NEW YORK — LGBTQ beachgoers are wrestling with New York City’s plan to tear down a long-abandoned tuberculosis hospital that has served as a landmark for the community.
Graffiti on the outer walls declare “QUEER TRANS POWER” and “KNOW YOUR POWER.” Air conditioning units rust in the shattered windows of Neponsit Beach Hospital, once also a nursing home, but empty since 1998. A shrine on the chain-link fence memorializes a queer icon found dead off the waters nearby.
The city wants to create a park on the site, wiping out the decrepit structure facing a clothing-optional beach in the borough of Queens.
The LGBTQ community has long embraced that section of Jacob Riis Park, sunbathing nude and holding gatherings such as memorials for Ms. Colombia, also known as Oswaldo Gomez, who is believed to have drowned nearby in 2018.
Novels by LGBTQ authors including Audre Lorde and Joan Nestle helped to turn the area into a fabled haven.
“We would like to be assured that we will continue to have this space, which has always been our space, where people from the queer community always end up,” said Victoria Cruz, 76, who has been coming to the beach since the 1960s.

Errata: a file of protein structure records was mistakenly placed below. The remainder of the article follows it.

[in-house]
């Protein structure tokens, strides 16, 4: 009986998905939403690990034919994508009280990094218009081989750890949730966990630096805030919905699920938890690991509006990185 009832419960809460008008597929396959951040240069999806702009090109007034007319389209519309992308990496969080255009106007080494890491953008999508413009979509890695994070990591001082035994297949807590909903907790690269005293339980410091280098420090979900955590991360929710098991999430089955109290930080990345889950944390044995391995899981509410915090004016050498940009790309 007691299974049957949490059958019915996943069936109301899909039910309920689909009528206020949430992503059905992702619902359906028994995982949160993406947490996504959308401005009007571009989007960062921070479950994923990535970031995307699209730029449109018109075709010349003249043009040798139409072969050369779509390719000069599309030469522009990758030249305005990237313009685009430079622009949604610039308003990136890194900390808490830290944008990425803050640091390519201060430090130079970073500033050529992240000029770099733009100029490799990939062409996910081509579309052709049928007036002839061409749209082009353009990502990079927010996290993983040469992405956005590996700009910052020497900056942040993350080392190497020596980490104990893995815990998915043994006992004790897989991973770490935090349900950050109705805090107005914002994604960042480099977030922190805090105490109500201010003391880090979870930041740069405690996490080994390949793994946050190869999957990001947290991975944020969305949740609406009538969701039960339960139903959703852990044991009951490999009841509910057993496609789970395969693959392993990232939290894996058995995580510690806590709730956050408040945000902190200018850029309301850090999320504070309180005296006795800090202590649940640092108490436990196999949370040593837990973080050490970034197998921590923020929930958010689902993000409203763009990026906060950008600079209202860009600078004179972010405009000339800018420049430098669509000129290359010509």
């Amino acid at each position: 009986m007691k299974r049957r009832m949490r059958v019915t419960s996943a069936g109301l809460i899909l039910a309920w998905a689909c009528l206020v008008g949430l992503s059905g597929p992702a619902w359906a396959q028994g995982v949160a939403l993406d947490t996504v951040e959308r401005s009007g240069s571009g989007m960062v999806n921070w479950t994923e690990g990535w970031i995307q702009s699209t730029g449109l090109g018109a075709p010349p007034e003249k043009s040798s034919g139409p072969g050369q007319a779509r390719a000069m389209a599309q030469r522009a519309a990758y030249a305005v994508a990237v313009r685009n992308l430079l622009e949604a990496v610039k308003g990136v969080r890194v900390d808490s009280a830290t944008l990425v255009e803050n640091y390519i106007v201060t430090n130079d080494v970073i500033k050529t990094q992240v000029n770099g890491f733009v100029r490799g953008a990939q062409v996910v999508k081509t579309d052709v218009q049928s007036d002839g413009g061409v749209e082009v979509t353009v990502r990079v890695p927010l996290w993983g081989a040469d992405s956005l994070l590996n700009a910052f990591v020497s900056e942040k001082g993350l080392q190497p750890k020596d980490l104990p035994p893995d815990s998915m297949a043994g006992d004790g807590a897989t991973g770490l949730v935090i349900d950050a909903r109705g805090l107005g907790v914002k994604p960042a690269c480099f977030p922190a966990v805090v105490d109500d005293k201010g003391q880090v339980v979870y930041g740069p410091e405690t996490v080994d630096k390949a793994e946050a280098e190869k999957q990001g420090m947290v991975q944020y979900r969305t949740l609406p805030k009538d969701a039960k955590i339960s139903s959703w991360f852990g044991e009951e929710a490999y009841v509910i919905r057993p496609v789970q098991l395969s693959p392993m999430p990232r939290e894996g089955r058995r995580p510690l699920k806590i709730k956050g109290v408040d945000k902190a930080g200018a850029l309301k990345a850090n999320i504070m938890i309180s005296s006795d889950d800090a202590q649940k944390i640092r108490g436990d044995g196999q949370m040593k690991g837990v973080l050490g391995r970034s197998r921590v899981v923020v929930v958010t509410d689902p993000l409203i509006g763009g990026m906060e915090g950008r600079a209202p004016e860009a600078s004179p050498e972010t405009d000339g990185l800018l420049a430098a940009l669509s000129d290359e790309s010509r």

“This is the people’s beach. And we are the people,” said Cruz, nicknamed the “Queen of Riis.”
But what makes that beach section more isolated and exclusive for the LGBTQ community, is deemed an ugly health hazard by area residents.
“The community is concerned about the remediation of vermin and asbestos and whatever else is in there,” said Jenna Tipaldo, a 25-year-old PhD student who lives nearby.
The New York City Health and Hospitals Corporation, which owns the site, has met with neighbors and LGBTQ community members to discuss their concerns.
“We will continue to engage these communities to learn how we can accommodate their concerns while ensuring public safety,” Stephanie Buhle, deputy press secretary for the agency, said in an email.
The public hospitals agency has not announced specific plans for the site, and Buhle has not responded to requests for more details.
But Joann Ariola, the city councilwoman whose district includes the building, said in an email this week that a park has been proposed, and surveys and other demolition preparations are underway.
The public hospitals agency has not said when major demolition will begin, but told Reuters by email this week it aims for completion before the 2023 beach season.
Casey Morrissey, a Brooklyn-based bookseller, said they do not mind the demolition as long as the beach is not lost to the LGBTQ community.
“It has been a sanctuary for us. We just come here without planning and always find friends,” Morrissey said during a visit with their partner. “We don’t have many spaces like these.”